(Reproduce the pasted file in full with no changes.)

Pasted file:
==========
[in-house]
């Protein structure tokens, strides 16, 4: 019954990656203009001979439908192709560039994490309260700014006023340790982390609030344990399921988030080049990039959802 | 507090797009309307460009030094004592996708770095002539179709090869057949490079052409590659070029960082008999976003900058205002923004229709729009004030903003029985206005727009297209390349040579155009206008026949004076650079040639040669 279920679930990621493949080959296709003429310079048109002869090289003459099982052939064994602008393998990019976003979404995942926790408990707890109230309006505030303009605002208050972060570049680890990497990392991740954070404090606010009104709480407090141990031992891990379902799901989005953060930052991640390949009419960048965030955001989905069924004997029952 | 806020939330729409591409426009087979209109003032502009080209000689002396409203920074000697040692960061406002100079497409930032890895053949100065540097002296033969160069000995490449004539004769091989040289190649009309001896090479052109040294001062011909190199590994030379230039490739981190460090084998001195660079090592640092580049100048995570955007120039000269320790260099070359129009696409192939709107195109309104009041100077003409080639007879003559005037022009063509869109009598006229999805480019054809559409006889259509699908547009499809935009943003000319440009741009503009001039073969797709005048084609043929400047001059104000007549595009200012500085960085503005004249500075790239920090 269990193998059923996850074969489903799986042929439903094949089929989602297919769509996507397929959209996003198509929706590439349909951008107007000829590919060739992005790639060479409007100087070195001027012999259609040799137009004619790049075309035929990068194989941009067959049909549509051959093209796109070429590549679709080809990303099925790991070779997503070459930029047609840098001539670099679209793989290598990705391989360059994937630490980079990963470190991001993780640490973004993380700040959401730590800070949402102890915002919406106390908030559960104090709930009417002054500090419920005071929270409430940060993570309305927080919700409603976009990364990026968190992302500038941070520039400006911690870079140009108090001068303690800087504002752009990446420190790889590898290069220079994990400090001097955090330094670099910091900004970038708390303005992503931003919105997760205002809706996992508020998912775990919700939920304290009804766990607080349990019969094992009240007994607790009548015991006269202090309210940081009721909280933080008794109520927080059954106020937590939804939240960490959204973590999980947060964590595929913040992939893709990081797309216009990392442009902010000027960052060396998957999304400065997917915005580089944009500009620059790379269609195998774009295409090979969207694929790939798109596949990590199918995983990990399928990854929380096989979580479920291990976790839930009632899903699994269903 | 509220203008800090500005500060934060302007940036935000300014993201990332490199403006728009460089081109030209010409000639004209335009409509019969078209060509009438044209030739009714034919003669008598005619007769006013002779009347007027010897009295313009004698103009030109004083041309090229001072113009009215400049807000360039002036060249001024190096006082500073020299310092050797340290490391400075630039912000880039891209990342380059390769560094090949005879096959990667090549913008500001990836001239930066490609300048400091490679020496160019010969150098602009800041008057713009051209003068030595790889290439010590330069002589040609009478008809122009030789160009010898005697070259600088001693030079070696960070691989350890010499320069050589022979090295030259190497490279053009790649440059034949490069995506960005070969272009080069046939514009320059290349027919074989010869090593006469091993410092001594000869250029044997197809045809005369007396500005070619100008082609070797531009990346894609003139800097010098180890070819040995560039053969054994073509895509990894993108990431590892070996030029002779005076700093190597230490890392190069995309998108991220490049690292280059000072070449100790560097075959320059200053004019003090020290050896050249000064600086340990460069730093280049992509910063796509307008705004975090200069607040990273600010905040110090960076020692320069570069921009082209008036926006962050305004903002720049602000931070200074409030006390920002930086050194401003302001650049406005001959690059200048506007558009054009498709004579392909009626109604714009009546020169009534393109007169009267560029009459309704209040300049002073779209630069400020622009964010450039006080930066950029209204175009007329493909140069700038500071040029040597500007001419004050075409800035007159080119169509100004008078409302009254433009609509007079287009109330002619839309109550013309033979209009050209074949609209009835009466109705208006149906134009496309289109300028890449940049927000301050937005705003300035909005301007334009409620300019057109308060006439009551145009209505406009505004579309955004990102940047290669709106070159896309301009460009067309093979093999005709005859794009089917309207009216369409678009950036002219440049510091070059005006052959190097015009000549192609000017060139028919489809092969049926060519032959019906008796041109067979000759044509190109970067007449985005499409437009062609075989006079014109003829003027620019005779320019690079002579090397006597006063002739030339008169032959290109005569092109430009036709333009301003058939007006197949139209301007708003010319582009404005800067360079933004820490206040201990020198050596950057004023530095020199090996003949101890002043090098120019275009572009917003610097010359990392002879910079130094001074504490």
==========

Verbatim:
[in-house]
């Protein structure tokens, strides 16, 4: 019954990656203009001979439908192709560039994490309260700014006023340790982390609030344990399921988030080049990039959802 | 507090797009309307460009030094004592996708770095002539179709090869057949490079052409590659070029960082008999976003900058205002923004229709729009004030903003029985206005727009297209390349040579155009206008026949004076650079040639040669 279920679930990621493949080959296709003429310079048109002869090289003459099982052939064994602008393998990019976003979404995942926790408990707890109230309006505030303009605002208050972060570049680890990497990392991740954070404090606010009104709480407090141990031992891990379902799901989005953060930052991640390949009419960048965030955001989905069924004997029952 | 806020939330729409591409426009087979209109003032502009080209000689002396409203920074000697040692960061406002100079497409930032890895053949100065540097002296033969160069000995490449004539004769091989040289190649009309001896090479052109040294001062011909190199590994030379230039490739981190460090084998001195660079090592640092580049100048995570955007120039000269320790260099070359129009696409192939709107195109309104009041100077003409080639007879003559005037022009063509869109009598006229999805480019054809559409006889259509699908547009499809935009943003000319440009741009503009001039073969797709005048084609043929400047001059104000007549595009200012500085960085503005004249500075790239920090 269990193998059923996850074969489903799986042929439903094949089929989602297919769509996507397929959209996003198509929706590439349909951008107007000829590919060739992005790639060479409007100087070195001027012999259609040799137009004619790049075309035929990068194989941009067959049909549509051959093209796109070429590549679709080809990303099925790991070779997503070459930029047609840098001539670099679209793989290598990705391989360059994937630490980079990963470190991001993780640490973004993380700040959401730590800070949402102890915002919406106390908030559960104090709930009417002054500090419920005071929270409430940060993570309305927080919700409603976009990364990026968190992302500038941070520039400006911690870079140009108090001068303690800087504002752009990446420190790889590898290069220079994990400090001097955090330094670099910091900004970038708390303005992503931003919105997760205002809706996992508020998912775990919700939920304290009804766990607080349990019969094992009240007994607790009548015991006269202090309210940081009721909280933080008794109520927080059954106020937590939804939240960490959204973590999980947060964590595929913040992939893709990081797309216009990392442009902010000027960052060396998957999304400065997917915005580089944009500009620059790379269609195998774009295409090979969207694929790939798109596949990590199918995983990990399928990854929380096989979580479920291990976790839930009632899903699994269903 | 509220203008800090500005500060934060302007940036935000300014993201990332490199403006728009460089081109030209010409000639004209335009409509019969078209060509009438044209030739009714034919003669008598005619007769006013002779009347007027010897009295313009004698103009030109004083041309090229001072113009009215400049807000360039002036060249001024190096006082500073020299310092050797340290490391400075630039912000880039891209990342380059390769560094090949005879096959990667090549913008500001990836001239930066490609300048400091490679020496160019010969150098602009800041008057713009051209003068030595790889290439010590330069002589040609009478008809122009030789160009010898005697070259600088001693030079070696960070691989350890010499320069050589022979090295030259190497490279053009790649440059034949490069995506960005070969272009080069046939514009320059290349027919074989010869090593006469091993410092001594000869250029044997197809045809005369007396500005070619100008082609070797531009990346894609003139800097010098180890070819040995560039053969054994073509895509990894993108990431590892070996030029002779005076700093190597230490890392190069995309998108991220490049690292280059000072070449100790560097075959320059200053004019003090020290050896050249000064600086340990460069730093280049992509910063796509307008705004975090200069607040990273600010905040110090960076020692320069570069921009082209008036926006962050305004903002720049602000931070200074409030006390920002930086050194401003302001650049406005001959690059200048506007558009054009498709004579392909009626109604714009009546020169009534393109007169009267560029009459309704209040300049002073779209630069400020622009964010450039006080930066950029209204175009007329493909140069700038500071040029040597500007001419004050075409800035007159080119169509100004008078409302009254433009609509007079287009109330002619839309109550013309033979209009050209074949609209009835009466109705208006149906134009496309289109300028890449940049927000301050937005705003300035909005301007334009409620300019057109308060006439009551145009209505406009505004579309955004990102940047290669709106070159896309301009460009067309093979093999005709005859794009089917309207009216369409678009950036002219440049510091070059005006052959190097015009000549192609000017060139028919489809092969049926060519032959019906008796041109067979000759044509190109970067007449985005499409437009062609075989006079014109003829003027620019005779320019690079002579090397006597006063002739030339008169032959290109005569092109430009036709333009301003058939007006197949139209301007708003010319582009404005800067360079933004820490206040201990020198050596950057004023530095020199090996003949101890002043090098120019275009572009917003610097010359990392002879910079130094001074504490």